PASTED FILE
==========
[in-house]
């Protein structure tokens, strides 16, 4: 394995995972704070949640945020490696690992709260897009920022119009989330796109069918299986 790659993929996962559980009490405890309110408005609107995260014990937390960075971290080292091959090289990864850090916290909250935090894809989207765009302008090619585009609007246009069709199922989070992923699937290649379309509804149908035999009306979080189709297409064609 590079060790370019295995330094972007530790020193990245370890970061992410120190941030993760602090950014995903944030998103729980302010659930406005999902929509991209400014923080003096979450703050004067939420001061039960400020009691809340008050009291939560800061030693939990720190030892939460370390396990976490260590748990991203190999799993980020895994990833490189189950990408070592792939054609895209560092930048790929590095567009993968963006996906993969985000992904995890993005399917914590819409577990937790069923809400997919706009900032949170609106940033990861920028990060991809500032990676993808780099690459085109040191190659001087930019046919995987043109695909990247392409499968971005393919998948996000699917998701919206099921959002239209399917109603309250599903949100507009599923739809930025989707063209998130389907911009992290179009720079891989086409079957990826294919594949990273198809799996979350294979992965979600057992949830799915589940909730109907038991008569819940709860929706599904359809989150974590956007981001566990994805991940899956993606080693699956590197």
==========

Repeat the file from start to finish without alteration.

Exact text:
[in-house]
């Protein structure tokens, strides 16, 4: 394995995972704070949640945020490696690992709260897009920022119009989330796109069918299986 790659993929996962559980009490405890309110408005609107995260014990937390960075971290080292091959090289990864850090916290909250935090894809989207765009302008090619585009609007246009069709199922989070992923699937290649379309509804149908035999009306979080189709297409064609 590079060790370019295995330094972007530790020193990245370890970061992410120190941030993760602090950014995903944030998103729980302010659930406005999902929509991209400014923080003096979450703050004067939420001061039960400020009691809340008050009291939560800061030693939990720190030892939460370390396990976490260590748990991203190999799993980020895994990833490189189950990408070592792939054609895209560092930048790929590095567009993968963006996906993969985000992904995890993005399917914590819409577990937790069923809400997919706009900032949170609106940033990861920028990060991809500032990676993808780099690459085109040191190659001087930019046919995987043109695909990247392409499968971005393919998948996000699917998701919206099921959002239209399917109603309250599903949100507009599923739809930025989707063209998130389907911009992290179009720079891989086409079957990826294919594949990273198809799996979350294979992965979600057992949830799915589940909730109907038991008569819940709860929706599904359809989150974590956007981001566990994805991940899956993606080693699956590197």